Be Safe When Driving During Winter Storms


Rim Country residents and visitors escaped with their lives this past weekend after another wonderful but potentially dangerous storm. Hopefully their actions will inspire others not to take any chances when a winter storm is approaching or very much present.

We had several incidents where people took on flooded, low-water crossings. We had people who were stuck on the wrong side of a creek and hunters who got lost.

All made it home safely, but several people learned an important lesson. All assumed they would be able to take on the weather -- luckily they made out all right, this time.

One man thought he could ford a low-water crossing but he couldn't. If not for some bystanders witnessing his waning efforts, he may have become a victim.

The water flowing over a low-water crossing does not always appear dangerous, but it doesn't take very much water for a vehicle to be carried away. Four-wheel drive and lots of clearance is no match for rushing water.

The point is: why take a chance?

Is the potential danger of crossing a stream or, in this case, the East Verde River worth the risk?

We have some additional tips for winter driving provided by AAA.

It is important to remember that rain and winter storm conditions can often lead to vehicle crashes. One of the best ways motorists can reduce their chance of getting into an accident is simply to slow down and take their time.

"Arizona drivers are not used to winter weather driving," said Linda Gorman, public affairs manager for AAA Arizona. "On dry roads, you should be at least two seconds behind the car in front of you. In rain and snow, you need two or three times that amount."

AAA Arizona recommends drivers follow these tips for safe driving this winter:

  • Check road conditions before you leave. To check road conditions, motorists can call ADOT's road condition hotline at 511 or visit their Web site at
  • Be aware of potentially icy areas such as shady spots and bridges.
  • Keep a safe distance of at least five seconds behind other vehicles.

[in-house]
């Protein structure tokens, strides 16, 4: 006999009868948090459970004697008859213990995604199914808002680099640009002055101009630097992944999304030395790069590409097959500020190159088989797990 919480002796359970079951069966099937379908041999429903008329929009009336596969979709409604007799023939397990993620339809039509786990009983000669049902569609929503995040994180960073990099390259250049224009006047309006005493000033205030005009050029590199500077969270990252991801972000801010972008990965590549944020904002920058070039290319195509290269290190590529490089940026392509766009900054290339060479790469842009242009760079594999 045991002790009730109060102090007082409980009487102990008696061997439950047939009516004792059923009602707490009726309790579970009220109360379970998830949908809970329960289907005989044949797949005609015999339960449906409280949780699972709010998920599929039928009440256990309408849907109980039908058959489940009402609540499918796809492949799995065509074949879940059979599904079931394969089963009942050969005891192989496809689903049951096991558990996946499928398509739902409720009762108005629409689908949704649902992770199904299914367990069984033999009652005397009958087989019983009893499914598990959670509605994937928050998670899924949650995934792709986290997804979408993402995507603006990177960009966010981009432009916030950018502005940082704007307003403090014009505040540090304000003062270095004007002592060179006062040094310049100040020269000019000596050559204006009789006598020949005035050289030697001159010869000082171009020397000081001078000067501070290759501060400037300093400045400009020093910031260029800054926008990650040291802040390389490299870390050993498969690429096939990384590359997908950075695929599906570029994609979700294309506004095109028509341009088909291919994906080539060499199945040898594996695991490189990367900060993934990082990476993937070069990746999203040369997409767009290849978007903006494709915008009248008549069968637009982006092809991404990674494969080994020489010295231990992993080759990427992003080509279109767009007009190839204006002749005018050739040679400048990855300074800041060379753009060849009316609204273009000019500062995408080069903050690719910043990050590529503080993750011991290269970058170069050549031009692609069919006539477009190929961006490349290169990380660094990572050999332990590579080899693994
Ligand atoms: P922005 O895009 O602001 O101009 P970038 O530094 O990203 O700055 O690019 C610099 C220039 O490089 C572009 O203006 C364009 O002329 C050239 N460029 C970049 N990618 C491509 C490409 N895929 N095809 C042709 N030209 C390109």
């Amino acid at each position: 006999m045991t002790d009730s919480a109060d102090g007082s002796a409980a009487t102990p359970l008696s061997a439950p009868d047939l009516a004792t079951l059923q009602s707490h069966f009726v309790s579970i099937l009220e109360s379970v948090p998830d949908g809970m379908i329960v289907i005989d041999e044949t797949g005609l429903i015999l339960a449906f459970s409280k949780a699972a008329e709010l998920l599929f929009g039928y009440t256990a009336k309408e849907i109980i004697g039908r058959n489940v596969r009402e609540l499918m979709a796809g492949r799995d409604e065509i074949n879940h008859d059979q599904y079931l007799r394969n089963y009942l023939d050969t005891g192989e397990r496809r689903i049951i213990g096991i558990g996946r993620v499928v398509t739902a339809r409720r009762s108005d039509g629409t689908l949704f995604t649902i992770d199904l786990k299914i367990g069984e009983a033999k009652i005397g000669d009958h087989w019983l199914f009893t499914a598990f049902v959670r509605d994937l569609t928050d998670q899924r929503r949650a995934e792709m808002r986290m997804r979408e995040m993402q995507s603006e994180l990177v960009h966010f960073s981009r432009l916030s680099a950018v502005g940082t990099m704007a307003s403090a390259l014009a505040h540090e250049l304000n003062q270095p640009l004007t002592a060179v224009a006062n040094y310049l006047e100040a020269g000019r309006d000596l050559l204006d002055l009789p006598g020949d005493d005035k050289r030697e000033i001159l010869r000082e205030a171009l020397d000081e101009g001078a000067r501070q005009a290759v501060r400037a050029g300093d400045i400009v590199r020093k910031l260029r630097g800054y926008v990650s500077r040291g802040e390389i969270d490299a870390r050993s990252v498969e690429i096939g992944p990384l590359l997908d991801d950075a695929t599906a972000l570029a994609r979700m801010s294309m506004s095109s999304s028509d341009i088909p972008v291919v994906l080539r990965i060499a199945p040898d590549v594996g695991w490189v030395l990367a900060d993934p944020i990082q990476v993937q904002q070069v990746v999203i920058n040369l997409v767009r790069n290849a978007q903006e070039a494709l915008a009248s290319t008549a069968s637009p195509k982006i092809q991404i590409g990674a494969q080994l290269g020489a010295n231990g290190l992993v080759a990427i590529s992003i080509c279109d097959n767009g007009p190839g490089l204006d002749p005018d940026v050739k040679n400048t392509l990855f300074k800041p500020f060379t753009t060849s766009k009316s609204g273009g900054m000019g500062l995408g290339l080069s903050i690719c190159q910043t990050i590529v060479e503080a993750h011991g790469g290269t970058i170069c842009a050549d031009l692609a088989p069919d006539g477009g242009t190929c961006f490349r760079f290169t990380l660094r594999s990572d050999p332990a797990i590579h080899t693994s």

• Do not over-pack your vehicle. It is more difficult to stop a heavy vehicle in wet weather.
  • Do not engage your vehicle's cruise control. Using cruise control on wet roads or during heavy rain can cause you to lose control of your vehicle.
  • Let someone know your route and when you will arrive at your destination.
  • Pack an emergency car kit that includes at least: flashlight, flares, jumper cables, a little tool kit, cell phone and duct tape for short-term repair of a broken hose (but only to the next service station).
  • Bring extra food, water, clothes and blankets.
  • Do not drive through roads that are flooded or barricaded. Your car could get stuck or start moving sideways in as little as two inches of water. In 1995 the Arizona State Legislature passed a bill called the "Stupid Motorist Law." This allows agencies to collect up to $2,000 for water rescues if drivers purposely drive into flooded areas and get stuck.

In addition, motorists who are traveling to the high country this winter will want to be sure their vehicle is prepared to handle colder temperatures and road conditions. At a minimum, AAA recommends the following:

  • Tires. Check the air pressure and that your spare is properly inflated and in good condition. When the temperature drops, so does tire pressure, so check periodically throughout your trip. Also, check the tread on your tires. As tread wears, tires lose their ability to grip the road's surface.
  • Check your headlights and brake lights. Bad weather creates poor visibility making it difficult to see other drivers, and difficult for other drivers to see you. Make sure your headlights are turned on and working and that both of your taillights are working, as well.
  • Battery. Batteries can lose 35 percent of their power when temperatures fall to 32 degrees Fahrenheit, and lower still when it gets colder. If your battery is weak or older than three years, it is best to have it replaced.
  • Radiator fluid. If you are traveling to a colder climate, it is imperative that you check your protection level. Radiator fluid should be capable of withstanding temperatures of at least 35 degrees below zero.
  • Belts and hoses. Replace any belts or hoses that show any signs of cracking.
  • Oil and filter. Changing your oil and filter every 3,000 miles is the single most critical and least expensive maintenance service you can perform.
  • Wiper blades. Check to ensure wiper blades work properly. You do not want to be caught in a rain or snowstorm when you find out they no longer function properly.

Window washer solvent. Top off windshield washer fluid with a non-freezing solvent if you will be encountering harsh temperatures. Many people fill these with water, but under freezing weather, the water will freeze and may crack the canister.

These are great tips. We would like to advocate using common sense. Don't get yourself into a situation for which you are not prepared. It is a far better fate to take the easy way out and stay safe.

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